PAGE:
Version Reviewed: 01
Device Reviewed On: iPhone 4S
Graphics / Sound Rating:
Replay Value Rating:
Descriptions of Blind Tennis make it sound like an experimental game. Really though, it comes off as more of a video game dare being fulfilled. Unfortunately, while its sensory gimmick works well enough, its flaws come from a generally sloppy execution.
The basic gameplay of Blind Tennis will be instantly familiar to anyone who has ever played Pong or Breakout, which should really be everyone at this point. Players control a paddle at the bottom of the screen and position it to redirect the incoming ball. Blind Tennis’s big hook is what is going on at the top of the screen. While the game is in progress, a curtain is constantly descending down the playfield. The longer the player survives the more the screen is obscured. The idea is that through headphones and the game’s immaculate stereo sound design the player is supposed to predict where the ball is coming from behind the curtain with their ears alone. It is a neat trick that works surprising well, although even at the highest difficulty the curtain never becomes so long that things are unreasonably hard.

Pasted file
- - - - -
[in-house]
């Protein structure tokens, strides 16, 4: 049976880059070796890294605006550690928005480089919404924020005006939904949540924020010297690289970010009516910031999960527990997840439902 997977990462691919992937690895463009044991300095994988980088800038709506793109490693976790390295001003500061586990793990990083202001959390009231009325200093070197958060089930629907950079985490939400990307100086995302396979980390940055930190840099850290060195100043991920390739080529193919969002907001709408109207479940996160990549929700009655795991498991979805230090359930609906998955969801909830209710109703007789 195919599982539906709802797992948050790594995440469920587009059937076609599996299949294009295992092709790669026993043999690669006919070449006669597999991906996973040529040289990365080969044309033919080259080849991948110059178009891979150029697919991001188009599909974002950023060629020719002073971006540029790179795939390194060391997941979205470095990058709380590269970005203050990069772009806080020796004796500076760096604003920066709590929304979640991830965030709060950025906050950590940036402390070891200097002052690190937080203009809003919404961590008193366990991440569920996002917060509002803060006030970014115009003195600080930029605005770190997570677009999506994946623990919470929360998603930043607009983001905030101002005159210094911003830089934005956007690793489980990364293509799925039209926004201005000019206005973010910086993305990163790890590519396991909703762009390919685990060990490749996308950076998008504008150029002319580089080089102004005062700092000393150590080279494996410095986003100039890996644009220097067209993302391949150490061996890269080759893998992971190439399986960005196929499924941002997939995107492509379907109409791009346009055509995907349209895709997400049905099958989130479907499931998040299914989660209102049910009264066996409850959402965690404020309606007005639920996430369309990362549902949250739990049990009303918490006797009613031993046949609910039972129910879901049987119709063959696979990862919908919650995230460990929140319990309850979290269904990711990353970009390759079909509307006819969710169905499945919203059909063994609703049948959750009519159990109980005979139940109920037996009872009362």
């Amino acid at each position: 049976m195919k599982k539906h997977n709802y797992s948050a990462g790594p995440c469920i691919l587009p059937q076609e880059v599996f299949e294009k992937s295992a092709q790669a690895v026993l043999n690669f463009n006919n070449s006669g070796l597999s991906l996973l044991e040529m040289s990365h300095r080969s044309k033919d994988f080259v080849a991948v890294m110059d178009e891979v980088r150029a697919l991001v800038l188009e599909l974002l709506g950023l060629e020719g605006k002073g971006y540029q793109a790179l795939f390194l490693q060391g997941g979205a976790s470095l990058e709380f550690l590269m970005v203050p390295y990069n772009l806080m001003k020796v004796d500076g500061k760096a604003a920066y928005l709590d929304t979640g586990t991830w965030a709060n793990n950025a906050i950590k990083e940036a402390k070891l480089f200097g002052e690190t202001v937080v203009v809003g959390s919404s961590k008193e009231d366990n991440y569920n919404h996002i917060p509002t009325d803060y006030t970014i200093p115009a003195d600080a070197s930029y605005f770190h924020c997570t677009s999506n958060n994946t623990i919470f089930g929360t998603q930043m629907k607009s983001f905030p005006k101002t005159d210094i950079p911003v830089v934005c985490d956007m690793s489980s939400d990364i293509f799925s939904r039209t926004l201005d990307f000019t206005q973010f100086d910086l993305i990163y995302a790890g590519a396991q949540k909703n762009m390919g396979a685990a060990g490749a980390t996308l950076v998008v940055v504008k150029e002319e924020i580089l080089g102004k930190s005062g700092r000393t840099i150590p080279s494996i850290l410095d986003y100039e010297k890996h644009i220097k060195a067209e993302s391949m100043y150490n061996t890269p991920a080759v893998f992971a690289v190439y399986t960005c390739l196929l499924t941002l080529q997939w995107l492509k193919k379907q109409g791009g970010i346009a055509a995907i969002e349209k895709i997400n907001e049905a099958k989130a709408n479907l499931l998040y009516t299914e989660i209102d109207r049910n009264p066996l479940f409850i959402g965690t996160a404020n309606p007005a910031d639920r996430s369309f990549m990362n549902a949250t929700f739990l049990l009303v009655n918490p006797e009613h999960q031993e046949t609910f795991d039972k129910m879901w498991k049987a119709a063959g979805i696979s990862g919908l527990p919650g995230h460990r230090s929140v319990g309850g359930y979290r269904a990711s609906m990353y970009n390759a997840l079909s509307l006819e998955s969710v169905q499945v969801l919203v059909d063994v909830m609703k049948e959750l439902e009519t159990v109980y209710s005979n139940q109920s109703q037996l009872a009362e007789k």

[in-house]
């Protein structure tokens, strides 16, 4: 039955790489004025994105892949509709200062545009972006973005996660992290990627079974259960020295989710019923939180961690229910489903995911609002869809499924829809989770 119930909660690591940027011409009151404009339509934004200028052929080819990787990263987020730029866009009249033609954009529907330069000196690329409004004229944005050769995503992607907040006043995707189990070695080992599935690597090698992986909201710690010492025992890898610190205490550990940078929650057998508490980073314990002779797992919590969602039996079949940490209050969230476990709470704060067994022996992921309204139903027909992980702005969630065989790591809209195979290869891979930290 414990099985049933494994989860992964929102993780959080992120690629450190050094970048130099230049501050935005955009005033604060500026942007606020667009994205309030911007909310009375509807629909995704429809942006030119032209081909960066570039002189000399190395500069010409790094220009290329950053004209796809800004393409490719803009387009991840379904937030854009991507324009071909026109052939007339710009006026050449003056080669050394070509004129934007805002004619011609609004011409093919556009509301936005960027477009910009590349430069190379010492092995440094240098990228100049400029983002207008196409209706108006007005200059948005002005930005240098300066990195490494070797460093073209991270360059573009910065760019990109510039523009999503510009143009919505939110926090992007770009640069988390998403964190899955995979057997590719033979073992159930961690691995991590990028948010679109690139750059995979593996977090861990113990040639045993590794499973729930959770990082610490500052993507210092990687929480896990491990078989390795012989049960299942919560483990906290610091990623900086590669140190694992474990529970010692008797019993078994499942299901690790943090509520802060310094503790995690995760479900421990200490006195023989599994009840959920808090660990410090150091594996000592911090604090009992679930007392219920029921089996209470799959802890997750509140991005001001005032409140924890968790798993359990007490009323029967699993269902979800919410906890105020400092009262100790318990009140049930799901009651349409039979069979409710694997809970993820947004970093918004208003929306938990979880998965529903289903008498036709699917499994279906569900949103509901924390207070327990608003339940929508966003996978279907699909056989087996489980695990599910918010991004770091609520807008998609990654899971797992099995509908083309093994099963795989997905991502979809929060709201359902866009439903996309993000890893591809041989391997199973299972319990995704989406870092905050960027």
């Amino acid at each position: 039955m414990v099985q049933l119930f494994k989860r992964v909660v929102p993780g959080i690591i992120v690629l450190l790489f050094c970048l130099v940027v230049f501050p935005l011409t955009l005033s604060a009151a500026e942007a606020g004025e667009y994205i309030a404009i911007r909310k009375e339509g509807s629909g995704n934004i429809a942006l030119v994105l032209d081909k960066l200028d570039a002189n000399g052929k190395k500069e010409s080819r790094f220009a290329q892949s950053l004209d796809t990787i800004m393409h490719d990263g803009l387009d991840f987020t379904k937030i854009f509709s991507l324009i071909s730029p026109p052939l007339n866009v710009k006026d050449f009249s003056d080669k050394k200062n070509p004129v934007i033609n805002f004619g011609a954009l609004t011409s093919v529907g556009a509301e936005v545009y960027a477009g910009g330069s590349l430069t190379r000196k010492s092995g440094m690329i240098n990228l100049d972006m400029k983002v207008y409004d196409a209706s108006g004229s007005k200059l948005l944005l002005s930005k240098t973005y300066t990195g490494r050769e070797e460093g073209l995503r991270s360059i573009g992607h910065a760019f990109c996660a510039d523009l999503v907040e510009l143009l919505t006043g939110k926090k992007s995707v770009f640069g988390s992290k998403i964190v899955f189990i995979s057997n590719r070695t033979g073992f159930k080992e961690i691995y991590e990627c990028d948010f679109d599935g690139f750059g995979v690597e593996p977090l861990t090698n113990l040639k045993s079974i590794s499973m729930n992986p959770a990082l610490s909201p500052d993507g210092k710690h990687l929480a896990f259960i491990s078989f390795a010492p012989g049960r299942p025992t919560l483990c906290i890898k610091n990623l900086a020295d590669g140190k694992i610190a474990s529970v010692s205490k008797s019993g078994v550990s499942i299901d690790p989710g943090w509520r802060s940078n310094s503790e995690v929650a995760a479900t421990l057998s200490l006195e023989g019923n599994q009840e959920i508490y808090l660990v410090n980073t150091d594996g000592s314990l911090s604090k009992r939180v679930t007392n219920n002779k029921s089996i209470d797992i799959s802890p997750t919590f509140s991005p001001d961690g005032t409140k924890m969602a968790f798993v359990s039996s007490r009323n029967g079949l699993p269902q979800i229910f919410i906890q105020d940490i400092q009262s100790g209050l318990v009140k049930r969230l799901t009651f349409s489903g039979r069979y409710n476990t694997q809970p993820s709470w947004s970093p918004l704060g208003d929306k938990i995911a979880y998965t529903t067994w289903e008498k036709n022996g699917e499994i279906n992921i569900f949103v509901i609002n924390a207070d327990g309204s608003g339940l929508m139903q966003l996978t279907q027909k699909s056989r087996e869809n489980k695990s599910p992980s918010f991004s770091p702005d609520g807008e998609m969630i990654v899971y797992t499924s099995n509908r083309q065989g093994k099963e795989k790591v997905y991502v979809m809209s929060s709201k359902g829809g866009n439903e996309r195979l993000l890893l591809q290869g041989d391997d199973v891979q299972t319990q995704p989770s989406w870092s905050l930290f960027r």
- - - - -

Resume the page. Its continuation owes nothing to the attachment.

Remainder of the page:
What’s problematic is the fact that everything else in the game feels incredibly unpolished. The sound effects and visuals have this sterile aesthetic that complements the experimental and sort of academic nature of the game. However, the game is coasting on the strength of its sound design as the extremely basic visuals barely surpass the 30-year-old Atari game they are emulating. The biggest problem by far, though, is the controls. Players tap on the edges of the screen to move the paddle across but the inertia is so wonky and slippery that the paddle continues to slide around back and forth even after the player has taken their thumb off the screen. More game overs are likely to occur due to control issues rather than not being able to see the ball.
Blind Tennis had the potential to be one of the great, little, high-concept games the App Store excels at creating. It’s a shame then that in order to appreciate the new ideas it offers, players will have to be willing to suffer through too many basic, mundane shortcomings.
Tagged with: $0.99, blind tennis, experimental, Hendrik Heuer, Pong